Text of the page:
Distant Laughter

This is a story I wrote in 1996 while enrolled in the Professional Writing and Editing course at RMIT. It was one of the winners of the Outrage Magazine Short Story Competition in 1996 in the category "Best Short Story by a writer under 25." It deals with themes of loss and grief, and the effect they have on our perception of time, which appear frequently in my work.
Distant Laughter
By Adam Richard
Tomorrow at eleven past eleven, I drop the cup of coffee on the floor. I watch as the almost-full mug splinters apart. I see the coffee explode out of its ruptured container. Spewing across the floor, the hot brown liquid saturates my socks. In eleven minutes I forget I have dropped the cup. I cut my foot on a shard. I watch blood mix with water and milk and sugar and instant coffee. Salt water, disgorged from my left eye, borne down my nose, drops into the puddle. This happens in eleven seconds, after I cut my foot, Ruby is calling my name.
Eleven months before Brie calls me a fucken wanka, I am standing in Carnaby Street. The shop smells of leather. I am holding a Blundstone boot and the sales assistant says they are eighty pounds. With my still broad accent I tell him they are forty dollars. He looks as if he is standing outside, where there is a chill wind blowing.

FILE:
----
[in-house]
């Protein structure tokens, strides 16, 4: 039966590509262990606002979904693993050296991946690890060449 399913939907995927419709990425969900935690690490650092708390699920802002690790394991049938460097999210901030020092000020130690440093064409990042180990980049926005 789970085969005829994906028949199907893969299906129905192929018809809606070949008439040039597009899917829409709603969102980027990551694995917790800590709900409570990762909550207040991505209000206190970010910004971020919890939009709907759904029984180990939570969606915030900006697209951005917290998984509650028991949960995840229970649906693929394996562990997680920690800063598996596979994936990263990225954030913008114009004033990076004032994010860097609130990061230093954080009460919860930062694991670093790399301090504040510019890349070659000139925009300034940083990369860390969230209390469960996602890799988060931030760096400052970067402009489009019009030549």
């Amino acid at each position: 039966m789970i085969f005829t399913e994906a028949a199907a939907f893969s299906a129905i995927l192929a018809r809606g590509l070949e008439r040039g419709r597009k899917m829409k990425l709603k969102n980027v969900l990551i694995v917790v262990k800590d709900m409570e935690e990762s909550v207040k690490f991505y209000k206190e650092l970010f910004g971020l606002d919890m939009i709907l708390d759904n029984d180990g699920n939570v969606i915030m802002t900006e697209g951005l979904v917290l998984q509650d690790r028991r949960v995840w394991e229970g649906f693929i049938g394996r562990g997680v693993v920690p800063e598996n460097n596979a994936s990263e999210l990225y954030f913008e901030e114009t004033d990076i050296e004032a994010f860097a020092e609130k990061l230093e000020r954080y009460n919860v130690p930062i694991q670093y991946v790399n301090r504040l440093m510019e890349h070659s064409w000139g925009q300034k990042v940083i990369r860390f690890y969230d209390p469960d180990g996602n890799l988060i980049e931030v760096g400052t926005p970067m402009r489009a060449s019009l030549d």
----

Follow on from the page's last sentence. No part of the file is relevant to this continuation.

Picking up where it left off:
Brie is wearing shoes like this. Brie is laughing. I smell the bay and water falls on the boot. The tan leather now has a dark spot. In eleven minutes Spider will ask why I am crying and I won't be able to remember.
In Eleven years I drop the cup of coffee. Brie and I are fourteen. We are carrying Lori. She has sick on her. Someone says she will choke. Someone else says she should. Brie is laughing. She is driving her car eleven days before my mother scrunches the bullfrog. Brie is drunk. We are both drunk on KAHLUA and milk. She laughs when we crash into the fence, the one outside the Mornington police station. When she is breathalysed, she laughs even more. Her BAC says she should be dead, not driving a laser through a fence. I don't laugh much.
In eleven weeks her boyfriend will steal her car and write it off. She will stab him in the foot with a steak knife. He will rape her. She will throw his clothes into the gutter. They will make up, eleven days later, and he will stab her with a second-hand syringe.
I am kneeling inside Mornington police station. I am vomiting KAHLUA and MCDONALDS into a rubbish bin. A male officer calls me a faggot. Other male officers laugh. I see my reflection in the spilled coffee. I can smell the beach. Brie is laughing.